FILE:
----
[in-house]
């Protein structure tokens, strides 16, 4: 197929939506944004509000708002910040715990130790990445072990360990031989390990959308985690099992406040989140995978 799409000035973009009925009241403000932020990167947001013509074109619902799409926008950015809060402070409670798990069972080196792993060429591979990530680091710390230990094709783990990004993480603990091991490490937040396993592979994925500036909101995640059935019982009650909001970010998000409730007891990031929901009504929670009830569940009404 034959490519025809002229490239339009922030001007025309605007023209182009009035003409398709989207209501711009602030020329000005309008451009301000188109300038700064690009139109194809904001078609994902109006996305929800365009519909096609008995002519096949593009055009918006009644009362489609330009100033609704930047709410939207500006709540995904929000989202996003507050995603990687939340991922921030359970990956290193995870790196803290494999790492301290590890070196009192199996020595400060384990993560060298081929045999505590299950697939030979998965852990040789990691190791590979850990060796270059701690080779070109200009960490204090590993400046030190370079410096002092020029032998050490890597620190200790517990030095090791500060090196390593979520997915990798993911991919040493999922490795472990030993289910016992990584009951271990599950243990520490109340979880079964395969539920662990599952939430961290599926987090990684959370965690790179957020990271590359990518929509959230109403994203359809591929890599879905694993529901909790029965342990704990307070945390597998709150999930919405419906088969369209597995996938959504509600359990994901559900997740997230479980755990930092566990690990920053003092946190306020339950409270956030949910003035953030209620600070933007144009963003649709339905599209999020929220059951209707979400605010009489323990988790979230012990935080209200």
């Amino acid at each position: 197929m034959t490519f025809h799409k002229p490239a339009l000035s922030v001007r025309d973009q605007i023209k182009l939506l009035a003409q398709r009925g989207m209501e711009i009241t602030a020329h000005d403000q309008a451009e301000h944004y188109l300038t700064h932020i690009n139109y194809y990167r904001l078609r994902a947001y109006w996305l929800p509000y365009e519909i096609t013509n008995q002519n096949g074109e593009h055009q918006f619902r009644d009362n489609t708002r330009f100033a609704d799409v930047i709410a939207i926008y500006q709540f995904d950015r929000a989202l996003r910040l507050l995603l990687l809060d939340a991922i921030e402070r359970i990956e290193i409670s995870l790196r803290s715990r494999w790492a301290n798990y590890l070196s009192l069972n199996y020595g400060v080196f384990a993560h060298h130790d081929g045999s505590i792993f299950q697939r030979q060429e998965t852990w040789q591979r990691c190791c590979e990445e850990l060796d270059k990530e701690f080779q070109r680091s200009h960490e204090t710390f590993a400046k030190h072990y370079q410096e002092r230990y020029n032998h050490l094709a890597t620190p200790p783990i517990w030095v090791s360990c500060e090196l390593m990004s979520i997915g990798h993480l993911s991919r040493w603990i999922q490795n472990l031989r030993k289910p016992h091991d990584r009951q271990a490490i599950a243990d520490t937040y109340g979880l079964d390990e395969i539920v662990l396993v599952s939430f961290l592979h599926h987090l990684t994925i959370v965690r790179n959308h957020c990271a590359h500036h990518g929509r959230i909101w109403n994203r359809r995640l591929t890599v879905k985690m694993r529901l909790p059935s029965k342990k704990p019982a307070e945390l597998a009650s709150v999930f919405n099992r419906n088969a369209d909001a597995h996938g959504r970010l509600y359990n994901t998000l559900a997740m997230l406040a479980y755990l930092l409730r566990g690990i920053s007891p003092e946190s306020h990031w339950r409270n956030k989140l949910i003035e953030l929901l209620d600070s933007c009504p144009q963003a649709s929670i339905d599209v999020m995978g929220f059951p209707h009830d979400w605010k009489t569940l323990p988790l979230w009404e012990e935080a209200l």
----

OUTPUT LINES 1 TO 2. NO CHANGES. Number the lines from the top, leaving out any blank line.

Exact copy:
[in-house]
């Protein structure tokens, strides 16, 4: 197929939506944004509000708002910040715990130790990445072990360990031989390990959308985690099992406040989140995978 799409000035973009009925009241403000932020990167947001013509074109619902799409926008950015809060402070409670798990069972080196792993060429591979990530680091710390230990094709783990990004993480603990091991490490937040396993592979994925500036909101995640059935019982009650909001970010998000409730007891990031929901009504929670009830569940009404 034959490519025809002229490239339009922030001007025309605007023209182009009035003409398709989207209501711009602030020329000005309008451009301000188109300038700064690009139109194809904001078609994902109006996305929800365009519909096609008995002519096949593009055009918006009644009362489609330009100033609704930047709410939207500006709540995904929000989202996003507050995603990687939340991922921030359970990956290193995870790196803290494999790492301290590890070196009192199996020595400060384990993560060298081929045999505590299950697939030979998965852990040789990691190791590979850990060796270059701690080779070109200009960490204090590993400046030190370079410096002092020029032998050490890597620190200790517990030095090791500060090196390593979520997915990798993911991919040493999922490795472990030993289910016992990584009951271990599950243990520490109340979880079964395969539920662990599952939430961290599926987090990684959370965690790179957020990271590359990518929509959230109403994203359809591929890599879905694993529901909790029965342990704990307070945390597998709150999930919405419906088969369209597995996938959504509600359990994901559900997740997230479980755990930092566990690990920053003092946190306020339950409270956030949910003035953030209620600070933007144009963003649709339905599209999020929220059951209707979400605010009489323990988790979230012990935080209200």